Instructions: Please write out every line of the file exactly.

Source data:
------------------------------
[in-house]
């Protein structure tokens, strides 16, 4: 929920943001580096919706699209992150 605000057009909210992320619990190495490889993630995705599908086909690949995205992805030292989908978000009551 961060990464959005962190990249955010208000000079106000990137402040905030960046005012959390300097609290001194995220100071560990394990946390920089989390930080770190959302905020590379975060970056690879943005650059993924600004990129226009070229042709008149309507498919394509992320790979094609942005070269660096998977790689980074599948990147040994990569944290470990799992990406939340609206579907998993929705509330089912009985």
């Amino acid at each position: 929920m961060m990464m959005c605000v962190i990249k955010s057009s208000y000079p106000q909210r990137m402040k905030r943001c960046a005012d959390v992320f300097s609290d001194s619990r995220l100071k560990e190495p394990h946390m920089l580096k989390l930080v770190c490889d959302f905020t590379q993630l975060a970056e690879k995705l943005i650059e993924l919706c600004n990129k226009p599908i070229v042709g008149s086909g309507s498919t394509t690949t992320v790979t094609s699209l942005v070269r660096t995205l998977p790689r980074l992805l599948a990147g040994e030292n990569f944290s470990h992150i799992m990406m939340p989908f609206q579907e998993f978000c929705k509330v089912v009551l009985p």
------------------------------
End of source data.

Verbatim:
[in-house]
């Protein structure tokens, strides 16, 4: 929920943001580096919706699209992150 605000057009909210992320619990190495490889993630995705599908086909690949995205992805030292989908978000009551 961060990464959005962190990249955010208000000079106000990137402040905030960046005012959390300097609290001194995220100071560990394990946390920089989390930080770190959302905020590379975060970056690879943005650059993924600004990129226009070229042709008149309507498919394509992320790979094609942005070269660096998977790689980074599948990147040994990569944290470990799992990406939340609206579907998993929705509330089912009985």
């Amino acid at each position: 929920m961060m990464m959005c605000v962190i990249k955010s057009s208000y000079p106000q909210r990137m402040k905030r943001c960046a005012d959390v992320f300097s609290d001194s619990r995220l100071k560990e190495p394990h946390m920089l580096k989390l930080v770190c490889d959302f905020t590379q993630l975060a970056e690879k995705l943005i650059e993924l919706c600004n990129k226009p599908i070229v042709g008149s086909g309507s498919t394509t690949t992320v790979t094609s699209l942005v070269r660096t995205l998977p790689r980074l992805l599948a990147g040994e030292n990569f944290s470990h992150i799992m990406m939340p989908f609206q579907e998993f978000c929705k509330v089912v009551l009985p």